As expected, Germany’s Bundestag has approved the latest final Greek bailout.
This detail (from Open Europe) may sound familiar to American readers:
While approving the deal, many MPs were unhappy (Die Linke’s Kathrin Vogler specifically raised the issue) about having had only a few days to read through, digest and then analyse a document which came to no less than 726 pages, including hugely complicated issues such as explaining different options for bond swaps, how the swap would work and the impact on Greece’s debt sustainability (and therefore the risk to German taxpayers).
The agreement was only reached in the early hours of Tuesday morning, and the Bundestag’s budgetary committee only looked into the details on Friday, meaning ordinary MPs only got hold of the documentation over the weekend.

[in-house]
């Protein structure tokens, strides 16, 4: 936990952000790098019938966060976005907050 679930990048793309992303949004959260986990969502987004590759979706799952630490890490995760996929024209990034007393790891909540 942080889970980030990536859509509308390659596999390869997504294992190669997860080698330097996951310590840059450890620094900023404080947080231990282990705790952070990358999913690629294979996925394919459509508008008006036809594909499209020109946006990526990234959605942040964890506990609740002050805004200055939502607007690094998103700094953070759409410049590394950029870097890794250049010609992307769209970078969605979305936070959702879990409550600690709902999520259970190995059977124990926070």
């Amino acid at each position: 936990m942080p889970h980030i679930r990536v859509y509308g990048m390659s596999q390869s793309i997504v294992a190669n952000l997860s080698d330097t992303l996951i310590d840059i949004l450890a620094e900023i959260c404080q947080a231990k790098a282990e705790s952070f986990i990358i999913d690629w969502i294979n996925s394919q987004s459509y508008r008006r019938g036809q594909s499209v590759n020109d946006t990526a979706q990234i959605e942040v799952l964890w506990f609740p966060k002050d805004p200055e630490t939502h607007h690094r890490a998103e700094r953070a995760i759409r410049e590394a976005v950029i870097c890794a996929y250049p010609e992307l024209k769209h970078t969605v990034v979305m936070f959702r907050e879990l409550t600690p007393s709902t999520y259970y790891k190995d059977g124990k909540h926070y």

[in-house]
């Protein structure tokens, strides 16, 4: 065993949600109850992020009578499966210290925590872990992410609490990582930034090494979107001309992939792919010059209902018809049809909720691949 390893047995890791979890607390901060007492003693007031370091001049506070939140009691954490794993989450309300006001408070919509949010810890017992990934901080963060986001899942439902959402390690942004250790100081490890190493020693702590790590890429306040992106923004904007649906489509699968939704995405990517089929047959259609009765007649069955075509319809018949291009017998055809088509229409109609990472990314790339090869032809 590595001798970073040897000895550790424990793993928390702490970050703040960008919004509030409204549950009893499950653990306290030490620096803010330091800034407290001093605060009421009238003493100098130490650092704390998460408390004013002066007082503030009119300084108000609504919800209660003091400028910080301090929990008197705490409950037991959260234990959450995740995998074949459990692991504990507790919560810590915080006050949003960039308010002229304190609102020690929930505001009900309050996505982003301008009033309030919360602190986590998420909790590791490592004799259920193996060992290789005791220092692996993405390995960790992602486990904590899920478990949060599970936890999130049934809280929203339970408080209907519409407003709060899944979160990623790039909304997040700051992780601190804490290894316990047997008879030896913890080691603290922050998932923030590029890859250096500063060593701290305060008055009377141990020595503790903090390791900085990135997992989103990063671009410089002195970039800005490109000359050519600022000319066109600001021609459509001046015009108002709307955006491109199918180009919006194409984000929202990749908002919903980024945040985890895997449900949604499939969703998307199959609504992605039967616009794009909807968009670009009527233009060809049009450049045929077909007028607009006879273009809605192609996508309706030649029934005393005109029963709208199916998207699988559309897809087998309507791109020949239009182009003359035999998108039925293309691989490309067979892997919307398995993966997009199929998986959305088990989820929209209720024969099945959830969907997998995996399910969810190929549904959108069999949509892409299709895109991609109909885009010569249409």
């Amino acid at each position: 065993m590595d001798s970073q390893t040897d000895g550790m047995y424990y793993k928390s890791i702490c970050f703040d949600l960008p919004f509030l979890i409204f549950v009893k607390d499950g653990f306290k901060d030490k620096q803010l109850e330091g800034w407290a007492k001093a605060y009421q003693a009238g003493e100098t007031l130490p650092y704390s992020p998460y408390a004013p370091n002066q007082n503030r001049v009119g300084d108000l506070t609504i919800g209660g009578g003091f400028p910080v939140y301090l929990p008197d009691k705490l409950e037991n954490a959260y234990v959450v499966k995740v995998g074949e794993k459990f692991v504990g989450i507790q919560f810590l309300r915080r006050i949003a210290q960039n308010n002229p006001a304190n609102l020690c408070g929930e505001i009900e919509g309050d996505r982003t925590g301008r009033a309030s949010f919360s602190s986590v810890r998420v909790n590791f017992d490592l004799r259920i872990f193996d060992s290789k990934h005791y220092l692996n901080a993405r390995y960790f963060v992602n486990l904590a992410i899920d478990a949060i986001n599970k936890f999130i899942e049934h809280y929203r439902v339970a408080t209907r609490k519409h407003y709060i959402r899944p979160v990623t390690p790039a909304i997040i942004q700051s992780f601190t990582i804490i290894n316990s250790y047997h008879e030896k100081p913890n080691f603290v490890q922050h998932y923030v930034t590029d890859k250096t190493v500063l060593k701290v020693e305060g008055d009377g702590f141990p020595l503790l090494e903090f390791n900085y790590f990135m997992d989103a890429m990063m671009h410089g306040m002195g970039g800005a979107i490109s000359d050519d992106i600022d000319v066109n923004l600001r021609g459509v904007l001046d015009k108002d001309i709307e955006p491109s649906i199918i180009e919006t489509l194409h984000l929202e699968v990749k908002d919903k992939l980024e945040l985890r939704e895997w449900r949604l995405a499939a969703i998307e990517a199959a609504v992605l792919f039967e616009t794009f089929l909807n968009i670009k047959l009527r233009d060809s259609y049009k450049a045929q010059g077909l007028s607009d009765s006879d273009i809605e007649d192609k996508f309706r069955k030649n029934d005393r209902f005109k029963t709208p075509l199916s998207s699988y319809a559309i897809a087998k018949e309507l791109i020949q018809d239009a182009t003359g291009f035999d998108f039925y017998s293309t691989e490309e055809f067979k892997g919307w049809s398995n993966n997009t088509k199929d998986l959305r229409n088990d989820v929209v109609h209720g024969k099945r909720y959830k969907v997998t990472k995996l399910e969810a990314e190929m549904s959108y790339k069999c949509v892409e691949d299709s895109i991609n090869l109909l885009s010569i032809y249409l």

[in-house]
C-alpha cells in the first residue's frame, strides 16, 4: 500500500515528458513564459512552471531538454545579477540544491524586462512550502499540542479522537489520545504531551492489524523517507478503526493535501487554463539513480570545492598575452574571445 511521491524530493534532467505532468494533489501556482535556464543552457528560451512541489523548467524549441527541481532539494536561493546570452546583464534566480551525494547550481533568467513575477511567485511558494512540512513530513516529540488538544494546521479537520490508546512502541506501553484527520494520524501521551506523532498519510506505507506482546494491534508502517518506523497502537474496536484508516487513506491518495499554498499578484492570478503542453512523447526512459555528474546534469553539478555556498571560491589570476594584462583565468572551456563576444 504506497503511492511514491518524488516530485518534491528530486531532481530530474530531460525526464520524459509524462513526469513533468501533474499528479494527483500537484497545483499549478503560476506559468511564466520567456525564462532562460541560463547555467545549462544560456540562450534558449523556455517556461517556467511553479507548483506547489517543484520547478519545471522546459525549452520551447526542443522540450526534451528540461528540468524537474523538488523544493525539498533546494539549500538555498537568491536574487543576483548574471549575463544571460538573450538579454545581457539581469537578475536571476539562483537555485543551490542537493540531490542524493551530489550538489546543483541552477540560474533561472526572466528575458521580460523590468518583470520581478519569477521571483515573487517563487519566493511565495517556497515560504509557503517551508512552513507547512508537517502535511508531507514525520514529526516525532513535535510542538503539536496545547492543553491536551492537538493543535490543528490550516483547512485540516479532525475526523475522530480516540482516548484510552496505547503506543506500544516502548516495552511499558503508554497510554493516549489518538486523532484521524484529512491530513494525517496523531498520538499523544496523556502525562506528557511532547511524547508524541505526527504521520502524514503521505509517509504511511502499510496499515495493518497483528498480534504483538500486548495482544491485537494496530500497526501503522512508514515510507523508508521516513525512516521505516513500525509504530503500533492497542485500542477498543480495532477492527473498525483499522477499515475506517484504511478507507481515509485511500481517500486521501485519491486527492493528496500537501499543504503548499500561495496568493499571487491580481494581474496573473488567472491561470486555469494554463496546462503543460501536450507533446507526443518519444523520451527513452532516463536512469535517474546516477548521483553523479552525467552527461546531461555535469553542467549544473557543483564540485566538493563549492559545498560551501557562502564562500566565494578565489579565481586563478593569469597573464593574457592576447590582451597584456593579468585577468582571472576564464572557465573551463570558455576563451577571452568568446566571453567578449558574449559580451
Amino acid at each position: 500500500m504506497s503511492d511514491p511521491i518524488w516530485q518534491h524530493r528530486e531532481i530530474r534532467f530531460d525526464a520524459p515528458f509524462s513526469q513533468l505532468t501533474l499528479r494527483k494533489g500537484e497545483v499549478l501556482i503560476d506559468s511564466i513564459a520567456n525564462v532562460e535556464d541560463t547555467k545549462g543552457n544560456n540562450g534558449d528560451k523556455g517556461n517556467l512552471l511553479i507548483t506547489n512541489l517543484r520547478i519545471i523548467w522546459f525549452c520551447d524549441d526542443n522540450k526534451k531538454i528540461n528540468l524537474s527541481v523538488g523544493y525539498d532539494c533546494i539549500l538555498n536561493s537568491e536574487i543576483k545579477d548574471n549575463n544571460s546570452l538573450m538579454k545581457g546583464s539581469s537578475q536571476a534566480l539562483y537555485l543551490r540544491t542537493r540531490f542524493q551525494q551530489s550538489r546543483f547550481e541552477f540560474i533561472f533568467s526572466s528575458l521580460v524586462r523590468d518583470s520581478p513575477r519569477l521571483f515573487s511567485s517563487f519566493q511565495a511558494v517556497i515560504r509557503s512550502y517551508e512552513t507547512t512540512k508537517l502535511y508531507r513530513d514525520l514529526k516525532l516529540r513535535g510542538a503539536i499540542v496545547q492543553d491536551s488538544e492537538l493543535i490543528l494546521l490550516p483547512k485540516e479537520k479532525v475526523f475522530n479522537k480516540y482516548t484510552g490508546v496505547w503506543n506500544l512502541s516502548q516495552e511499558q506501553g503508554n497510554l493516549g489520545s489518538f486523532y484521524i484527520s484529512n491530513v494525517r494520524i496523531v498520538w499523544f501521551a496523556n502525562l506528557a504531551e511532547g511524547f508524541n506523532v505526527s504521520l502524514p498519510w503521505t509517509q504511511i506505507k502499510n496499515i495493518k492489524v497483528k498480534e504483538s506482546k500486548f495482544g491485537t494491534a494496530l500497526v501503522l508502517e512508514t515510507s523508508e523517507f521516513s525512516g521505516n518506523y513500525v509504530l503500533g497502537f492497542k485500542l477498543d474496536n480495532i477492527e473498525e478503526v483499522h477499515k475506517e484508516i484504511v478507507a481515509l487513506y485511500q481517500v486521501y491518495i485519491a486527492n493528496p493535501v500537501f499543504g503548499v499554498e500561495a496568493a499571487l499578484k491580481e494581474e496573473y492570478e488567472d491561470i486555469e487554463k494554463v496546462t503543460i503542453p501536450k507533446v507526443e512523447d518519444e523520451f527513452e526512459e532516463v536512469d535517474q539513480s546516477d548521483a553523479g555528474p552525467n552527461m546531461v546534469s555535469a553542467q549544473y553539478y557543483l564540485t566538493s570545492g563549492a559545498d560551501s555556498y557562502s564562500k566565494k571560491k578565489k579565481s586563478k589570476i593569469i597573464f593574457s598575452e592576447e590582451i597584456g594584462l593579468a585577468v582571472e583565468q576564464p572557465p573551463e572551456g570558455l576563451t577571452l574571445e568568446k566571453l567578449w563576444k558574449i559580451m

This begs the question, how in the world are MPs supposed to fulfil their role scrutinising the decisions reached by governments. The bailout took eight months to organise, now MPs were expected to approve it with a weekend’s notice (at least with respect to the details). Given the number of unanswered questions and heroic assumptions on which the agreement shakily rests, this is a pretty scary situation.
In fact, if this is the future of parliamentary/constitutional democracy in the eurozone, you’d forgive national parliaments for believing that is a price not worth paying for keeping the eurozone intact.
This is, of course (as Open Europe obviously understands) exactly what the future of parliamentary democracy in the euro zone will look like. In fact, a lot of its past looks like that too . . .